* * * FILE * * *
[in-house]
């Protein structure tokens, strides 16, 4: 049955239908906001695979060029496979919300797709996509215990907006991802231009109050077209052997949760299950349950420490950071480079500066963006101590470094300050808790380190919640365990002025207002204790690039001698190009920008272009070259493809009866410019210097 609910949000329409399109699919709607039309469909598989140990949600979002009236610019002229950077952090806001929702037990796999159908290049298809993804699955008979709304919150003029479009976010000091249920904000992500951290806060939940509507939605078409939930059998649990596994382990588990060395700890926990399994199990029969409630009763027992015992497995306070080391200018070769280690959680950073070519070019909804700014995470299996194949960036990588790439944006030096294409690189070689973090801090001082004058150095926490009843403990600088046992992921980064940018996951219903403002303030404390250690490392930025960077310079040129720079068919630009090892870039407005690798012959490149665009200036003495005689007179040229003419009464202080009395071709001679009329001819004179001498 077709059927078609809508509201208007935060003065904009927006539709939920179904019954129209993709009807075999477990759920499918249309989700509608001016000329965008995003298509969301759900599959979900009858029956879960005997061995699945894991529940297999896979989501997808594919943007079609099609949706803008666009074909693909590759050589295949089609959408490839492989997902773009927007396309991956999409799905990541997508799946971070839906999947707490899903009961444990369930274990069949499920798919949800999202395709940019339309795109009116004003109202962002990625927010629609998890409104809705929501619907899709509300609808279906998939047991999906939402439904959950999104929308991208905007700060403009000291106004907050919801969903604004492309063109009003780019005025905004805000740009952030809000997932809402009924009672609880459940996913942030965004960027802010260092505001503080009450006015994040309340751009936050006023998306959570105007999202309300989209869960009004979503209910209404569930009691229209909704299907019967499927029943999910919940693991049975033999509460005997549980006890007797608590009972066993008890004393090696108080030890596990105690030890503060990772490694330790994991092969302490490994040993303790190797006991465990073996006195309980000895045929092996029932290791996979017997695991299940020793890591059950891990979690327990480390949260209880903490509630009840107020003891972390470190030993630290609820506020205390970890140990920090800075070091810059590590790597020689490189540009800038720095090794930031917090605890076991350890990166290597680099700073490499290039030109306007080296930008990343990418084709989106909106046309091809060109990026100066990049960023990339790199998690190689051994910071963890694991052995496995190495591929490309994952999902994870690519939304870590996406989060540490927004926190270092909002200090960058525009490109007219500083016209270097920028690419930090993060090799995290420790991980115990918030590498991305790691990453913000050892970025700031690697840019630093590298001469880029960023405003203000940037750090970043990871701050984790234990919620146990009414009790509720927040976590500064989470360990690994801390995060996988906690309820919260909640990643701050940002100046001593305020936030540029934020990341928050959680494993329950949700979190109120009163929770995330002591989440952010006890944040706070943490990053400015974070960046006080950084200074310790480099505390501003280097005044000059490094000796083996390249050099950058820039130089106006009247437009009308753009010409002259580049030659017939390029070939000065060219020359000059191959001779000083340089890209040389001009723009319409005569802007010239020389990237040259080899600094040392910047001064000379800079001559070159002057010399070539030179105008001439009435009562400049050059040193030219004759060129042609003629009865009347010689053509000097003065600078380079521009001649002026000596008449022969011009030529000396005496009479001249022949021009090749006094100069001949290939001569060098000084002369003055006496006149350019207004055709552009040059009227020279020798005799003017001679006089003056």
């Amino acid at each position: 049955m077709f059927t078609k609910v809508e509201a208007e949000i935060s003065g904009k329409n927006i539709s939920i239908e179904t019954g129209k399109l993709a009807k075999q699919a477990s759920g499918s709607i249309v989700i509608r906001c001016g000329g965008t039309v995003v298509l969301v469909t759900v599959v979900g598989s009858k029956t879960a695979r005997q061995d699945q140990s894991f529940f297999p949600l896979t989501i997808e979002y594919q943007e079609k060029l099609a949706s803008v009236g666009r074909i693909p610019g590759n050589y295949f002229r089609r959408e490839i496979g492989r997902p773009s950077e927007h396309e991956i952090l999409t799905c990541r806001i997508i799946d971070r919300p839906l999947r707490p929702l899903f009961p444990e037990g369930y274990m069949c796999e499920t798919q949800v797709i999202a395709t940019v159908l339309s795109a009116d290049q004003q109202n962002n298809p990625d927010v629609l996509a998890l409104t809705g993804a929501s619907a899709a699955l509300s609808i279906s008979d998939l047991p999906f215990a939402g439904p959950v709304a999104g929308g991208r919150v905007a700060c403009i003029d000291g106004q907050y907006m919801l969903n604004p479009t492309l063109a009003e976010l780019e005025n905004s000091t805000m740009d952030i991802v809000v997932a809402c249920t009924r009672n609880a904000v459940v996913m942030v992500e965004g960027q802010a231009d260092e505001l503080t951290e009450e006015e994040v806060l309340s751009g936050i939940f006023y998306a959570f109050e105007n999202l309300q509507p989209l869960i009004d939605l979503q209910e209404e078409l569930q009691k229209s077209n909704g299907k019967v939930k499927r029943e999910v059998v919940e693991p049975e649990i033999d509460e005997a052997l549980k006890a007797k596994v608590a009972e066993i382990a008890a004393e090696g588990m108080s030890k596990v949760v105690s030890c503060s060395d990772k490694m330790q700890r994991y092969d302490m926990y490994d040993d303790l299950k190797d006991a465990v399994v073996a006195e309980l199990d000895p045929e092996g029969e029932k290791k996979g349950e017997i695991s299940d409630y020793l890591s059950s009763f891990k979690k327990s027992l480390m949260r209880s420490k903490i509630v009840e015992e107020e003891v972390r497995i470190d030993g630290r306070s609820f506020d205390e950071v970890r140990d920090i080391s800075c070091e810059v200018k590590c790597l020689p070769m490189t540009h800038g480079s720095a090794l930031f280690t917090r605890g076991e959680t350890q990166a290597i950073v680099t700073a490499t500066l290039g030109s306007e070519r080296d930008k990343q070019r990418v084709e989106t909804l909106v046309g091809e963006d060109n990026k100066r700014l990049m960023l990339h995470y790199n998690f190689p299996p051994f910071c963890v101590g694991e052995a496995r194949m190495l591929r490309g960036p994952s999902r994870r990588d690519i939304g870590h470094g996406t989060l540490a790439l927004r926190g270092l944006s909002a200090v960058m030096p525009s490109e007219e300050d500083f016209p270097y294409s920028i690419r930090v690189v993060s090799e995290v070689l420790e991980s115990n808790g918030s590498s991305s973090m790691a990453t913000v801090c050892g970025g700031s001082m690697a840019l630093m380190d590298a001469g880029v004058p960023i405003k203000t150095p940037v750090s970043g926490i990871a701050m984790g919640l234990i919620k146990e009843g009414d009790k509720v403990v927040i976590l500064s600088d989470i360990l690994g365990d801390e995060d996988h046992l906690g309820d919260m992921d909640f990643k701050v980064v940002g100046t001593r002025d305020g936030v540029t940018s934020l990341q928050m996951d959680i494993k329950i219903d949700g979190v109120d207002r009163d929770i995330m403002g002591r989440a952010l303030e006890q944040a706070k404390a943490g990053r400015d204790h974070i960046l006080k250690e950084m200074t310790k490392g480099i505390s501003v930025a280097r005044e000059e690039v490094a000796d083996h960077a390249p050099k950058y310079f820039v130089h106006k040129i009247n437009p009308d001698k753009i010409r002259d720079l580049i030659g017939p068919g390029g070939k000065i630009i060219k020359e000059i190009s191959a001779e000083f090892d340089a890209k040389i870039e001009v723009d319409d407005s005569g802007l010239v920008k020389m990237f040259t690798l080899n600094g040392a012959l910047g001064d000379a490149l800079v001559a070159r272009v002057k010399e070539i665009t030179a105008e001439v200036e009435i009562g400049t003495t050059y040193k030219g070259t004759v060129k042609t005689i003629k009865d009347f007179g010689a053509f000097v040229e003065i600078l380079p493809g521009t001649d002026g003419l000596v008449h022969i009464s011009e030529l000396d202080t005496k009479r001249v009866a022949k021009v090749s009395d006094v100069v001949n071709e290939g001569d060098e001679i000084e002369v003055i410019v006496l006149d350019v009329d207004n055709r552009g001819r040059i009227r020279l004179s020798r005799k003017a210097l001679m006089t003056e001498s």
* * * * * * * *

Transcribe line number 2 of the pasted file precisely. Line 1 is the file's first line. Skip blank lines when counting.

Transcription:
């Protein structure tokens, strides 16, 4: 049955239908906001695979060029496979919300797709996509215990907006991802231009109050077209052997949760299950349950420490950071480079500066963006101590470094300050808790380190919640365990002025207002204790690039001698190009920008272009070259493809009866410019210097 609910949000329409399109699919709607039309469909598989140990949600979002009236610019002229950077952090806001929702037990796999159908290049298809993804699955008979709304919150003029479009976010000091249920904000992500951290806060939940509507939605078409939930059998649990596994382990588990060395700890926990399994199990029969409630009763027992015992497995306070080391200018070769280690959680950073070519070019909804700014995470299996194949960036990588790439944006030096294409690189070689973090801090001082004058150095926490009843403990600088046992992921980064940018996951219903403002303030404390250690490392930025960077310079040129720079068919630009090892870039407005690798012959490149665009200036003495005689007179040229003419009464202080009395071709001679009329001819004179001498 077709059927078609809508509201208007935060003065904009927006539709939920179904019954129209993709009807075999477990759920499918249309989700509608001016000329965008995003298509969301759900599959979900009858029956879960005997061995699945894991529940297999896979989501997808594919943007079609099609949706803008666009074909693909590759050589295949089609959408490839492989997902773009927007396309991956999409799905990541997508799946971070839906999947707490899903009961444990369930274990069949499920798919949800999202395709940019339309795109009116004003109202962002990625927010629609998890409104809705929501619907899709509300609808279906998939047991999906939402439904959950999104929308991208905007700060403009000291106004907050919801969903604004492309063109009003780019005025905004805000740009952030809000997932809402009924009672609880459940996913942030965004960027802010260092505001503080009450006015994040309340751009936050006023998306959570105007999202309300989209869960009004979503209910209404569930009691229209909704299907019967499927029943999910919940693991049975033999509460005997549980006890007797608590009972066993008890004393090696108080030890596990105690030890503060990772490694330790994991092969302490490994040993303790190797006991465990073996006195309980000895045929092996029932290791996979017997695991299940020793890591059950891990979690327990480390949260209880903490509630009840107020003891972390470190030993630290609820506020205390970890140990920090800075070091810059590590790597020689490189540009800038720095090794930031917090605890076991350890990166290597680099700073490499290039030109306007080296930008990343990418084709989106909106046309091809060109990026100066990049960023990339790199998690190689051994910071963890694991052995496995190495591929490309994952999902994870690519939304870590996406989060540490927004926190270092909002200090960058525009490109007219500083016209270097920028690419930090993060090799995290420790991980115990918030590498991305790691990453913000050892970025700031690697840019630093590298001469880029960023405003203000940037750090970043990871701050984790234990919620146990009414009790509720927040976590500064989470360990690994801390995060996988906690309820919260909640990643701050940002100046001593305020936030540029934020990341928050959680494993329950949700979190109120009163929770995330002591989440952010006890944040706070943490990053400015974070960046006080950084200074310790480099505390501003280097005044000059490094000796083996390249050099950058820039130089106006009247437009009308753009010409002259580049030659017939390029070939000065060219020359000059191959001779000083340089890209040389001009723009319409005569802007010239020389990237040259080899600094040392910047001064000379800079001559070159002057010399070539030179105008001439009435009562400049050059040193030219004759060129042609003629009865009347010689053509000097003065600078380079521009001649002026000596008449022969011009030529000396005496009479001249022949021009090749006094100069001949290939001569060098000084002369003055006496006149350019207004055709552009040059009227020279020798005799003017001679006089003056």